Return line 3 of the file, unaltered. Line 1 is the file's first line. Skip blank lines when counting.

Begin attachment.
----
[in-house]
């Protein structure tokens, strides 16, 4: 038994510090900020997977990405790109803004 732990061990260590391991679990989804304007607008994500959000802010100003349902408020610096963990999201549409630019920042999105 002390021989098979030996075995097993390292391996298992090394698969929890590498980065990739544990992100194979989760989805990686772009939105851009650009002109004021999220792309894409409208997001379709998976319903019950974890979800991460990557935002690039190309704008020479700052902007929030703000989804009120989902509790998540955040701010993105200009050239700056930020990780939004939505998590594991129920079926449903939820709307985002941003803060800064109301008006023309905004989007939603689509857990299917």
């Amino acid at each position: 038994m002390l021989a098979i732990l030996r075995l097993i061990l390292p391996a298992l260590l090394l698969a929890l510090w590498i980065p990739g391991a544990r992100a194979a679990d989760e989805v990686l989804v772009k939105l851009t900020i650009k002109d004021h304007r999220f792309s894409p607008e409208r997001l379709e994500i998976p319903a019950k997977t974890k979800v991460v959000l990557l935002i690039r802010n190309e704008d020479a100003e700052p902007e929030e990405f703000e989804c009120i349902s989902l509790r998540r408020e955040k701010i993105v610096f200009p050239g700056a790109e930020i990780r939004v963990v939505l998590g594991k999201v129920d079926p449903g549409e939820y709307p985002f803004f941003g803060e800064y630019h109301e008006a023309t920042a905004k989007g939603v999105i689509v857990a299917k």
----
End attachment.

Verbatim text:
């Amino acid at each position: 038994m002390l021989a098979i732990l030996r075995l097993i061990l390292p391996a298992l260590l090394l698969a929890l510090w590498i980065p990739g391991a544990r992100a194979a679990d989760e989805v990686l989804v772009k939105l851009t900020i650009k002109d004021h304007r999220f792309s894409p607008e409208r997001l379709e994500i998976p319903a019950k997977t974890k979800v991460v959000l990557l935002i690039r802010n190309e704008d020479a100003e700052p902007e929030e990405f703000e989804c009120i349902s989902l509790r998540r408020e955040k701010i993105v610096f200009p050239g700056a790109e930020i990780r939004v963990v939505l998590g594991k999201v129920d079926p449903g549409e939820y709307p985002f803004f941003g803060e800064y630019h109301e008006a023309t920042a905004k989007g939603v999105i689509v857990a299917k």